The areas that receive specific mention, but not so as to limit the overall scope of the review, are:
- natural monopoly and access to services – embracing both section 46 misuse of market power and Part IIIA access regime,
- ‘groceries, utilities and automotive fuel’ – the all too easy ‘hot buttons’ for competition law reforms, and
- ‘parallel import restrictions and international price discrimination’ – which exposes industries like pharmaceuticals, software, video, music and books.
Numerous references to market power, ‘muscle’, and ‘big businesses’ on the one hand, and ‘small business’ on the other, suggest where a large part of the focus will be.
The Issues Paper – Panel’s guidance for making a submission
The overarching objective of this Review is to identify competition enhancing microeconomic reforms to drive ongoing productivity growth and improvements in the living standards of all Australians.5
The 50 page Issues Paper released on 14 April 2014 is intended to guide those making submissions to the Review. The questions set out in the Issues Paper are at two levels:
- high level questions deal with the broad direction that the Review might take, and
- more detailed questions deal with the many specific issues exposed by the broad Terms of Reference.
The 6 Chapters of the Issues Paper identify specific areas of potential interest in the Review.
Click here to see table.
Encouragingly, the Terms of Reference put on the table whether Australia’s ‘highly codified competition law’ is ‘responsive, effective and certain in its support of economic policy objectives’. It also raises the ‘need to minimise business compliance costs’ and provide ‘reasonable regulatory certainty’.
Whether this will translate into a less codified, more certain, and less burdensome regime is at best doubtful.
The history of both major reviews and ad hoc reform of Australia’s competition law and policy points in the opposite direction, especially the 1993 Hilmer Review which is the express benchmark for the 2014 Harper Review.
This is not to deny the benefits that flowed from the most significant changes that resulted from the Hilmer Review. However, those benefits came not from tinkering with the competition provisions in Part IV of the legislation but from the changes in relation to government owned businesses, government regulation, and access to services.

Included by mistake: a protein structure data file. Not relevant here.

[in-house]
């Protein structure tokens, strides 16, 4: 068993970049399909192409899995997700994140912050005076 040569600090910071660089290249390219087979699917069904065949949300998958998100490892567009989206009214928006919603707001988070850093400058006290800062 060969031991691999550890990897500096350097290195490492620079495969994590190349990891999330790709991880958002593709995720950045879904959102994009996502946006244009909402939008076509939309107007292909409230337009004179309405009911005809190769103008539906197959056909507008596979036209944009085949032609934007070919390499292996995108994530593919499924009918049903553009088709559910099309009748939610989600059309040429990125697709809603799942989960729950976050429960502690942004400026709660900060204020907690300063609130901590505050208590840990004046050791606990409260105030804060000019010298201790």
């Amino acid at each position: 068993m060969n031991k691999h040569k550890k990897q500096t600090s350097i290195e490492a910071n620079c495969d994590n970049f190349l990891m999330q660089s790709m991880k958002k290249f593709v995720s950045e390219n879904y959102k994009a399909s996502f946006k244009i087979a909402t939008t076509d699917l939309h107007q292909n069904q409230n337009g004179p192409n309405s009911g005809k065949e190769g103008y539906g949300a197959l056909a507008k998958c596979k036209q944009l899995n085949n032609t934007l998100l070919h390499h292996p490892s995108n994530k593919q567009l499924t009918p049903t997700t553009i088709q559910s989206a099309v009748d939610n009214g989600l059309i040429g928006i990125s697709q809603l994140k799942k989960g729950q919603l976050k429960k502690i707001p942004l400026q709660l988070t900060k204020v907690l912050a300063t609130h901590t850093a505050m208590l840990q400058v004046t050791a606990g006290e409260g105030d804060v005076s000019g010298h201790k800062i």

Moreover, the real opportunity of the Review is to bring to competition policy and law reform a rigour that has been sadly lacking in some recent examples of actual and proposed reform.
How should clients approach the review?
Clients should be concerned about two consequences of the review.
The first is the risk of ill-considered changes to competition legislation. Some of the proposals for amendments have been mentioned above.
The second is less evident, namely the adverse publicity involved in a review process that invites public submissions and gives a platform for hot button issues in public hearings.
All businesses should consider how potential changes to competition law could adversely affect them and how best they can participate in the Harper Review with a view to ensuring any recommended changes are thoroughly examined and all the potential consequences fully understood.
The Harper review timetable will be quite compressed. Within the 12 months set by the Government for a final report, the panel will hold public hearings, publish a draft report and then a final report. It is unlikely there will be any room for a leisurely approach to participation.